HI,im new on here and fairly new to stalking,i,ve been reading different posts regarding whether ornot the 243 is capable of humanly taking out red stags.i bought a 243 and i,m beginning to wonder is my rifle up to the job .thanks
Everyone will have their preferences and you are about to hear about them all. I think that almost any calibre above .243 is ok for stags. What terrain are you on? Also which part of the country, a large Southern stag will take more to ground it than its lighter highland cousin.
In a woodland or forestry environment I would want to use a larger calibre as it should drop them quicker. The chances are with a boiler room shot with a .243 the beast will run on. So, then you have to start looking for the beast.
My favourite is the 6.5x55.
Other goodies will be the .308, .270, 300win mag, 30-06, 25-06, 7mm-08
Personally , I prefer a heavier bullet for sika although I've shot plenty with a 243, I used to use a 7x57 for my sika, used a 25-06 for a while but have ditched it and am going to get a 270 or possibly a 6.5x55[was impressed by a couple at stag time] and I like a change of toy now and then!
A lot of the old fc rangers in Shin who shot a lot of Sika swore by the 243 and then moved onto 25-06. Personally I prefer a heavier bullet ,
I think the ideal deer round and best balanced for up to red deer would be the 7-08. Short action, better bullet selection and bc's than the 270's.
Very practical bullet weights 120 -160 gr. speeds of around 3100 - 2600fps. This covers from fast and flat to slower with less meat damage .
Downside is maybe availability of ammo.
If boar are also shot then a 308 might be the alround answer.
Shotplacement?? Mostly works, but when it for whatever reason doesn't then the only thing that is going to bring the animal down faster is a good bullet choice and the right caliber.
My last sika I shot with a 22-250, shotplacement must be very precise, but its certainly not the right tool for everyday.
we were on the way back from a stalk, met the farmer who mentioned about a few does close to his house on a bank. I swoped rifles with my son and took the moderated 22-250 instead of the louder 308. Shot was prone very well rested 180m frontal chest shot. Bullet went through heart and made a mess of lungs but didn't get into the gut area. No meat damage. She just slumped on the spot. Shot a grey back crow at over 200m with that rifle an hour earlier and therefore was sure zero was still good. I will use the 22-250 for does in the future, but only for special situations and because this rifle is so hyper accurate. Margin for error is very small with this tiny bullet.
Tomorrow I'll be out with the 308 again.
The reason I ask is because I'm fairly new to stalking as well and I contemplated going with a 270. Everyone I could find who was an experienced deer stalker expressed the view that they would much prefer a 308 over the 270 due to noise and, mainly, recoil. That may not be a factor for you but it is worth considering. For what it is woth I went with the 308 in the end and am happy with my decision and am glad I didn't go the 270 route.
I shot my first deer with a 243 (hill red hind) and it didn't move more than a few steps so I'm in no way anti the 243 but one thing I might suggest is that with a 308 you can load it to perform as a 308 or you can load it to, by and large, replicate the performance of the 243. Now, 100 grain bullets designed for large game in 308 aren't common but they are out there and in hunting situations will give you 243 performance as near as makes no difference. Should you feel that you would like something heavier then it is easy to go to 150 or 165 grain heads for the larger deer and if you want to go after vermin there is the 110 grain V-MAX. With each 308 you get a free 243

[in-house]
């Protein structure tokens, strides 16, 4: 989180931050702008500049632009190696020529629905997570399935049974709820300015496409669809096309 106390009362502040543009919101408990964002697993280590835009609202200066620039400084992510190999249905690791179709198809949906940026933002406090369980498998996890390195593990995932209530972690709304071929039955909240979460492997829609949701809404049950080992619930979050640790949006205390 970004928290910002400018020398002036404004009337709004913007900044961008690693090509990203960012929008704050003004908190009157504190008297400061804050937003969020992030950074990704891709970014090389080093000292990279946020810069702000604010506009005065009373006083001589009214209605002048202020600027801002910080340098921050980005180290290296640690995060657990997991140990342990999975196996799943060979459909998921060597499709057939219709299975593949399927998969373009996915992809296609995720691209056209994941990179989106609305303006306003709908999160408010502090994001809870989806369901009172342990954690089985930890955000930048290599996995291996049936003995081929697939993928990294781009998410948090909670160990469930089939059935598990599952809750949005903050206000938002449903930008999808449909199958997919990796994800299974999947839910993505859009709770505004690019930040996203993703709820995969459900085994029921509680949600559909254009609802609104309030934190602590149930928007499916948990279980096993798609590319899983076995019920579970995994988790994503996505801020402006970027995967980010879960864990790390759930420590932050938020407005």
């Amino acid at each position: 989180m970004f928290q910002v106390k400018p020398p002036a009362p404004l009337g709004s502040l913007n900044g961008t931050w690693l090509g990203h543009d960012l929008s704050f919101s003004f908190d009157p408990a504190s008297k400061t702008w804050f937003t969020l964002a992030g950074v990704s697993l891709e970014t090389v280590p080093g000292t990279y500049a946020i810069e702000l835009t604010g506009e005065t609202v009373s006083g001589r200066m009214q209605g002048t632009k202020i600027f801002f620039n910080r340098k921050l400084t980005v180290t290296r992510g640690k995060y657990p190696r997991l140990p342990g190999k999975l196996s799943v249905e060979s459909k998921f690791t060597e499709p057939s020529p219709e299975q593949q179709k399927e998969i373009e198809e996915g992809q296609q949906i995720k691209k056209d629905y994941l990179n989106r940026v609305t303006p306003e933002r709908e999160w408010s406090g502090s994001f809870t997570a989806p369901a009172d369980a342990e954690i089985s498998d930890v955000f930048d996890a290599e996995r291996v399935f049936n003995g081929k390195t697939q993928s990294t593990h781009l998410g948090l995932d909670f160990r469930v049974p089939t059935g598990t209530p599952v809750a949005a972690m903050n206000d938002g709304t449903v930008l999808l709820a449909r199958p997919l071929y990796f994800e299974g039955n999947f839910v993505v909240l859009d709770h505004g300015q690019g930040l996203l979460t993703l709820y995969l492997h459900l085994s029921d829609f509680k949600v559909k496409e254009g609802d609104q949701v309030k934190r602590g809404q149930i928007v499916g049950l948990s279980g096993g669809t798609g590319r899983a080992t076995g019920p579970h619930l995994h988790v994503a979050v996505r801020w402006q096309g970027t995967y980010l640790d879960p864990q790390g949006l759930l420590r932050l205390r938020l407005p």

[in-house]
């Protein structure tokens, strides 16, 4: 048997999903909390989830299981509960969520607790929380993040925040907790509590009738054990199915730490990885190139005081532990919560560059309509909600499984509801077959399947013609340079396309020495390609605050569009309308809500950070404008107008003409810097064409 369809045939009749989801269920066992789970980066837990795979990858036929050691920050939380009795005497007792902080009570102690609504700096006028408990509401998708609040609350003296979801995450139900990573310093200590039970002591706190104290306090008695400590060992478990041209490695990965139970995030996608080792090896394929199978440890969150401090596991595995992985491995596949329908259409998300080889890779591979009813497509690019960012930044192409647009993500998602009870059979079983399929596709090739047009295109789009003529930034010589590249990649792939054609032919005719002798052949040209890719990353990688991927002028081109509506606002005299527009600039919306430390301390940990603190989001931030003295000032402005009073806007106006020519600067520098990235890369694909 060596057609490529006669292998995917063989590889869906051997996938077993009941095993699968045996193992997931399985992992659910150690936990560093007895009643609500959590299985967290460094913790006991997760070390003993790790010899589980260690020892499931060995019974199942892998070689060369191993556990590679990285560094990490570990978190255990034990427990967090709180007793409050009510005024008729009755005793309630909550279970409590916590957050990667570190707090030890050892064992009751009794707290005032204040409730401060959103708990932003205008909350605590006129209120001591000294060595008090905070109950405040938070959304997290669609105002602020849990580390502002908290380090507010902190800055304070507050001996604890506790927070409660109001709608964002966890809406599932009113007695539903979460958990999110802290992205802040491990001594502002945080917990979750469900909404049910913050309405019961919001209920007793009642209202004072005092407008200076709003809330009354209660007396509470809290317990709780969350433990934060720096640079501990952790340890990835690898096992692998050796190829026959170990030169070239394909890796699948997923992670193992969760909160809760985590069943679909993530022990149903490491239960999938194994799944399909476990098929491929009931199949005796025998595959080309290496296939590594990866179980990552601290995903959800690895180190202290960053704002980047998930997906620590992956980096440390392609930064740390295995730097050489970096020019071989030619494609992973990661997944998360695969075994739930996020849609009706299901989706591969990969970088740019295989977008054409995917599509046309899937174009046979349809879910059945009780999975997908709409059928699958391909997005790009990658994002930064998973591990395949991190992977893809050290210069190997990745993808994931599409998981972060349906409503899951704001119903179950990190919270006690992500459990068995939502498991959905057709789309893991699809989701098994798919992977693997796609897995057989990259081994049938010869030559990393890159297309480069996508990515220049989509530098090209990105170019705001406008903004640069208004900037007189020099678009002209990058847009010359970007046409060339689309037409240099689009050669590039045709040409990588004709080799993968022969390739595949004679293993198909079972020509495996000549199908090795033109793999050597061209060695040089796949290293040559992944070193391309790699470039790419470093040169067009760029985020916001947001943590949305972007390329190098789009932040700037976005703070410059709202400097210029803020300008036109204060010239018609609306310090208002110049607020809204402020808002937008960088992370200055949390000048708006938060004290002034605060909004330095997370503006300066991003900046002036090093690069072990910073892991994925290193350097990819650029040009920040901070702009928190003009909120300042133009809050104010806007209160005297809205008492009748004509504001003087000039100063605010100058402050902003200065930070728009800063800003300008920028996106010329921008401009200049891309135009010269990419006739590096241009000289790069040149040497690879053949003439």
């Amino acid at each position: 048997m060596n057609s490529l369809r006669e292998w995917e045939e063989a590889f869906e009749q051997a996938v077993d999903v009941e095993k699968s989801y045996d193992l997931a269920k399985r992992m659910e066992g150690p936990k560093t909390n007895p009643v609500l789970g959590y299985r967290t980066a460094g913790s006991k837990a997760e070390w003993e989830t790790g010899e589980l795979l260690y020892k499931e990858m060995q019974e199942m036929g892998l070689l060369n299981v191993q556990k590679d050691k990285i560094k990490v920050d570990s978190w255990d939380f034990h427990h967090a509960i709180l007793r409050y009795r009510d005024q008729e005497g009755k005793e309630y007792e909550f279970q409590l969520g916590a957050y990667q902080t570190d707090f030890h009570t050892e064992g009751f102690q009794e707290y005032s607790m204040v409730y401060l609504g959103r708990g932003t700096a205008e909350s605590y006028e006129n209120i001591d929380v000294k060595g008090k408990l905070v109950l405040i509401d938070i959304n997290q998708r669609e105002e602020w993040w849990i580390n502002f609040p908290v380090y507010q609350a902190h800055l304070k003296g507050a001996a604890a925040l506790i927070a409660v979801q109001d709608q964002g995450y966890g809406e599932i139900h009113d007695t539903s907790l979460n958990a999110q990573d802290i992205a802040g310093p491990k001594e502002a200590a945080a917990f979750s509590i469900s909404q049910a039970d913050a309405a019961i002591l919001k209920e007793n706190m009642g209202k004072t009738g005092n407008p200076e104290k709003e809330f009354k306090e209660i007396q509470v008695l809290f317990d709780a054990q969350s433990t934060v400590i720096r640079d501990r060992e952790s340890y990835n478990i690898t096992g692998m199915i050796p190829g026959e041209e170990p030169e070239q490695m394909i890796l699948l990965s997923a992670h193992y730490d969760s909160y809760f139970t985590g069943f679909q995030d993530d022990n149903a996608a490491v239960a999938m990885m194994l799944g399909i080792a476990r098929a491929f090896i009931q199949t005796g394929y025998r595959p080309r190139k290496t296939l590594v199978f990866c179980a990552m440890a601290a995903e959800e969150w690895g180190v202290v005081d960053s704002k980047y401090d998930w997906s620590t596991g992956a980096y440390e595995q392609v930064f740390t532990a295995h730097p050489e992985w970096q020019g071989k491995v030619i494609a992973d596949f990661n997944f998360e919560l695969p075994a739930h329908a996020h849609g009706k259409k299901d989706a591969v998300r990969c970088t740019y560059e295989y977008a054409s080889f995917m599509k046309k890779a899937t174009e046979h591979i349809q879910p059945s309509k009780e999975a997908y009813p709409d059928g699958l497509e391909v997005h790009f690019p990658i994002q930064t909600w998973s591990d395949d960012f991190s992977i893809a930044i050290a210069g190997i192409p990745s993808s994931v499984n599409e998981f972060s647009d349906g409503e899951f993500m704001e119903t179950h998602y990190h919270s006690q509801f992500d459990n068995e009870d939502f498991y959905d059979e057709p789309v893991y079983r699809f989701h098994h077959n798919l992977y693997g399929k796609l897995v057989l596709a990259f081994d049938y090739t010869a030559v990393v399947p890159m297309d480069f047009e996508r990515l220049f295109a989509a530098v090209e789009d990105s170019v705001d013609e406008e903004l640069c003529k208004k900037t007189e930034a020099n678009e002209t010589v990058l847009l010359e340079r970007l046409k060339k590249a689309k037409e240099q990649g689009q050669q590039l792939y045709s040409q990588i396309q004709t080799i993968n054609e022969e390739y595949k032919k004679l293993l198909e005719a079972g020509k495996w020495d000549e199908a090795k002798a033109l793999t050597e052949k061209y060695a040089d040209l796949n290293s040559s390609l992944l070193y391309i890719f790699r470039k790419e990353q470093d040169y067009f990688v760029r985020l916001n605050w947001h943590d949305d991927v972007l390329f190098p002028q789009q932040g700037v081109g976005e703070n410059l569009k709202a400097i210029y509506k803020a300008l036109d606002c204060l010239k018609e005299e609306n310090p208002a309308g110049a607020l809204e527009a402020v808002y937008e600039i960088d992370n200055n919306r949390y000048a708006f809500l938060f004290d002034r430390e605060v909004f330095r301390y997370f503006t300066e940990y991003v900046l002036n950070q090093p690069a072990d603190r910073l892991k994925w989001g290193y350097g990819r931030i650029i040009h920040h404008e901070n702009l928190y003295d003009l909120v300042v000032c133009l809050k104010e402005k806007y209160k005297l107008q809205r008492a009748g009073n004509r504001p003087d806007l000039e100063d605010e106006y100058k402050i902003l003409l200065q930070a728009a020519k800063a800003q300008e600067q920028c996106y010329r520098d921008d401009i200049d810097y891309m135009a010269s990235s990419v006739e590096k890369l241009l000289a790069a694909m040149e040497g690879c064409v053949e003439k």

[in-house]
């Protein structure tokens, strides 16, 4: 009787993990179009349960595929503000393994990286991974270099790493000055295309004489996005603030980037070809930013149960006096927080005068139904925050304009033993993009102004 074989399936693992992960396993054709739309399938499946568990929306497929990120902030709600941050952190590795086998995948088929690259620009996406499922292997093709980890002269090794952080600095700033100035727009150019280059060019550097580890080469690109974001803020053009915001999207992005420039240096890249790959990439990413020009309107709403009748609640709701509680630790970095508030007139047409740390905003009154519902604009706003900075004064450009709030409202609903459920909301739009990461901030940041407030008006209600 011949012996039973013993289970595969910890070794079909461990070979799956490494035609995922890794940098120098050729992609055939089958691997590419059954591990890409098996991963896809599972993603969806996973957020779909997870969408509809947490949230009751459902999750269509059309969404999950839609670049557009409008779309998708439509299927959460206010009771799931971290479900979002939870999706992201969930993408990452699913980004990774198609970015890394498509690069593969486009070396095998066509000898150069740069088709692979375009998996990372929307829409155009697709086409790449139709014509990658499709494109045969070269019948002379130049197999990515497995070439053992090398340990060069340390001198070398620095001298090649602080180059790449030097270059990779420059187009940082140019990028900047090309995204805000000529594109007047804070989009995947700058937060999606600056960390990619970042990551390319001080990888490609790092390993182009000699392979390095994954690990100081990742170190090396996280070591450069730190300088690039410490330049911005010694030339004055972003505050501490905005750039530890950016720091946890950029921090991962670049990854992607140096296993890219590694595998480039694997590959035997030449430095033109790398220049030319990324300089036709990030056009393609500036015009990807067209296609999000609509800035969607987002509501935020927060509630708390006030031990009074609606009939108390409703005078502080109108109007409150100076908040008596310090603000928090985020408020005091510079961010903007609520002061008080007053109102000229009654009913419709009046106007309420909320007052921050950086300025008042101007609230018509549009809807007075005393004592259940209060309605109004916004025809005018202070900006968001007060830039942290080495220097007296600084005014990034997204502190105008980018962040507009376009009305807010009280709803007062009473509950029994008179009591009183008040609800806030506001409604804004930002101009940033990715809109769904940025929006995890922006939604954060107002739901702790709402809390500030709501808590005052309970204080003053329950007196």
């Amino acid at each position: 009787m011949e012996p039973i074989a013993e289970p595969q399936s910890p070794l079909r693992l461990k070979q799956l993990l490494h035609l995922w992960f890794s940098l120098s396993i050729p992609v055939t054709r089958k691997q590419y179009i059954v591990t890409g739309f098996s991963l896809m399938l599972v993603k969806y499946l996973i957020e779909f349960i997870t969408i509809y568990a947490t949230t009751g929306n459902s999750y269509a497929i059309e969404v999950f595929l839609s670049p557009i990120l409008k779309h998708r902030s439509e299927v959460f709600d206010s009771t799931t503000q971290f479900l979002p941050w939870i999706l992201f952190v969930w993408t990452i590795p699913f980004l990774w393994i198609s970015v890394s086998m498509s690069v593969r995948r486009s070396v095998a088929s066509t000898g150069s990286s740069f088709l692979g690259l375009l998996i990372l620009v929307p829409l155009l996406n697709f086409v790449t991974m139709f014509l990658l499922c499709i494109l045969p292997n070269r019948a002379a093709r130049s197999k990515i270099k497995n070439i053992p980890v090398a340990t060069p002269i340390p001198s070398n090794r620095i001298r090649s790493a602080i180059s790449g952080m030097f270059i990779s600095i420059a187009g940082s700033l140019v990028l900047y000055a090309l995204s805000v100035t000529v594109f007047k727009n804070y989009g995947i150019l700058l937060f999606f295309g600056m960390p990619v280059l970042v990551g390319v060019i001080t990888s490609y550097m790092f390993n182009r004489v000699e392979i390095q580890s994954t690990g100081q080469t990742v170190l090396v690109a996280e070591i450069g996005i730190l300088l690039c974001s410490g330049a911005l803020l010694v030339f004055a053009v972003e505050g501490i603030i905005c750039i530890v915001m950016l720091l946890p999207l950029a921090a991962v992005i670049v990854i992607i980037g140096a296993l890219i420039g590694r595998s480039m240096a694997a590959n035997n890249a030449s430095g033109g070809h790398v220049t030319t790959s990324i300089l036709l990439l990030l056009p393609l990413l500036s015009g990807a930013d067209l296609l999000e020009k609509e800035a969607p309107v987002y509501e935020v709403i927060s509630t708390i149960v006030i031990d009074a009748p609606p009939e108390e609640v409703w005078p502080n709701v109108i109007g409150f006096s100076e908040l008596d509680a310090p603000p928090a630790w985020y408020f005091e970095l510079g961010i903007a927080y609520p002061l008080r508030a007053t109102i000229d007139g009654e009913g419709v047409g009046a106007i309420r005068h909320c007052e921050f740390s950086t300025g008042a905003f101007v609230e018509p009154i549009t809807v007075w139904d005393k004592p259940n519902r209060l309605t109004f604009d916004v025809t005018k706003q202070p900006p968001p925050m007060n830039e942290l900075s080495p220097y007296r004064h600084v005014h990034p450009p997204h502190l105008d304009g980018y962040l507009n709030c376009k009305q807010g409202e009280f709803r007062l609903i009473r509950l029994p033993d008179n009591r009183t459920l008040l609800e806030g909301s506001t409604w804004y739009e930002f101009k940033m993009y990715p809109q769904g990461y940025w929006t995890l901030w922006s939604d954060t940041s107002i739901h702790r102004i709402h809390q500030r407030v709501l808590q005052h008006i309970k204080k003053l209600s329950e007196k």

I would also suggest that the 308 can give pretty much the performance of the 270 in any realistic hunting situation with both throwing a 130 grain head at about 3000fps.
If you fancy a 243 or 270 then by all means go for one, or even both. Having made the decision recently myself I'm glad I went with the 308 and have no urge or requirement for anything different.
There are advantages and disavantages. Here are a few:
A second hand older rifle in 270 (Parker Hale, Sako 75, BSA) will be cheaper to by than a rifle in 243 as it isn't a fashionable calibre.
A 270 will "kick" more. Well that's stating the bleeding obvious isn't it? However a 270 using Remington Managed Recoil Loads will, it is said, have less "kick" than a 243 with 100 or 105 grain full power loads.
It will use a "long action" and so weigh more than a 243. Oh yes? By how much? Ounces. If that!
A 243 will have a wider selection of recent modern rifles (Sauer, Remington, Howa) as it is popular. But that will come with a higher price secondhand.
A 243 will kick less. But with "top end" loads it will have just the same muzzle blast as a 270. And if I load a 243 down to say 2700 fps it is getting a bit "lame".
A 243 can maybe use a 6x 'scope as less recoil means less loss of the sight picture. A 270 really demands a 4x if you wish to retain the sight picture after you've fired.
I have both. 243 and 270. I don't shoot foxes so the better low end "vermin" capability of the 243 isn't of any benefit. I hope to shoot wild boar so the 270 has that advantage.
I would not bother with 308. As others say 7mm-08 is a good round and I think that 6.5x55 or 260 Remington are a good compromise. If you want a "long" cartridge then maybe 25-06?